In 1977, a club owner and DJ by the name of Frankie Knuckles opened up his second establishment in Chicago’s South Side. The venue was called The Warehouse. Frankie began blending Disco, Soul, and Eurobeat with his own original production, and out of that House music was born. Being one of the only non-segregated clubs in the city, the sound quickly spread and became the go-to spot for those who thought freely and weren’t confined by gender, race, or sexual preference. By the 1980s House music had made its way to neighboring cities like Detroit, Baltimore, and New Jersey, but it wasn’t until the new and fearless genre made its way to New York’s black LGBTQ+ Ballroom scene that it really took off. Its four-to-the-floor kick drums and pulsating baselines helped provide the soundtrack for the pageants’ Voguing, Runway, & Drag segments. With the help of the Ballroom scene, House music has been able to serve the community that’s been there since its origin.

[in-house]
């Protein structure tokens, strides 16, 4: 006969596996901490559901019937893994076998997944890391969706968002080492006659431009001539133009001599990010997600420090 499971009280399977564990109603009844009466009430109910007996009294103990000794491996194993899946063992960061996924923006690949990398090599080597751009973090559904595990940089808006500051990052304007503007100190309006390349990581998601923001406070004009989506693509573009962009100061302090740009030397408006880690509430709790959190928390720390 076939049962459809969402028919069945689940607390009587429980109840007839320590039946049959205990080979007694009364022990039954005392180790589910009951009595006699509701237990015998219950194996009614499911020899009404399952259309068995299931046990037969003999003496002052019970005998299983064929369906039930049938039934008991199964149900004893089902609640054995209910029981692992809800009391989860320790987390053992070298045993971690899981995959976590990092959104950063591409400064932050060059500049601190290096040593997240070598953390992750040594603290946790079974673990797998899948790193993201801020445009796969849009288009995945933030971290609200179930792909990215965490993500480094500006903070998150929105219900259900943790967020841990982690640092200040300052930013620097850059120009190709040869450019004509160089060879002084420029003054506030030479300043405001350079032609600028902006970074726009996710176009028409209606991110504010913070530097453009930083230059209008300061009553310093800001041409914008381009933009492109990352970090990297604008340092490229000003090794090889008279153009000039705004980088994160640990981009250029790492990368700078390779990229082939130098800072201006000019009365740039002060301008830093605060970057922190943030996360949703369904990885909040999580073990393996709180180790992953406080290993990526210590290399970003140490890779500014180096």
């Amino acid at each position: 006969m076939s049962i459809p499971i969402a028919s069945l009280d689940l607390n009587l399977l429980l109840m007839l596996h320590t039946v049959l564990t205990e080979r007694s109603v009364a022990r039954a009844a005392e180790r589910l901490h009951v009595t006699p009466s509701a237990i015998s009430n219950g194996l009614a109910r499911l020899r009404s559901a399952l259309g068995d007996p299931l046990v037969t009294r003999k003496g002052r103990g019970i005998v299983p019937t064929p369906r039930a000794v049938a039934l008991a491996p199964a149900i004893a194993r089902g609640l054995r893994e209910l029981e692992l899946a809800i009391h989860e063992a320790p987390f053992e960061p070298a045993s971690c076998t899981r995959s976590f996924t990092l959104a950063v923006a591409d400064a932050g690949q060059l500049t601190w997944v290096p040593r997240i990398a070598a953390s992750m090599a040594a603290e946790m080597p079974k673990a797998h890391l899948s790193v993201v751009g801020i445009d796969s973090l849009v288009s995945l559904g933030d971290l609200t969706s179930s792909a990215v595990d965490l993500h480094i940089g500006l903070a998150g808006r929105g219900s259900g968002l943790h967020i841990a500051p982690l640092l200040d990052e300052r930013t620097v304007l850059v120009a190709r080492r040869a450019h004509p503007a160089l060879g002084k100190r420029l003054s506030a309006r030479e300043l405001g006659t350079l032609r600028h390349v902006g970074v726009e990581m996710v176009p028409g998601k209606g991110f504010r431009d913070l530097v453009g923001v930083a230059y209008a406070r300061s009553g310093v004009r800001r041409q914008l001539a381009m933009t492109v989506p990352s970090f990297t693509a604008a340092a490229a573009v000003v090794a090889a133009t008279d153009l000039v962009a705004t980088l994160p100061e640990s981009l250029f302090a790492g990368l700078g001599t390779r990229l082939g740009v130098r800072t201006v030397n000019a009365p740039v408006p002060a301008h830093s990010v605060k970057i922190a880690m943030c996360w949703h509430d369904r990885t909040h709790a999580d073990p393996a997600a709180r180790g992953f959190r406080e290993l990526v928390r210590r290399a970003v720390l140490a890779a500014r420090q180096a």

This playlist explores the talent that propelled House from The Warehouse into the homes of millions.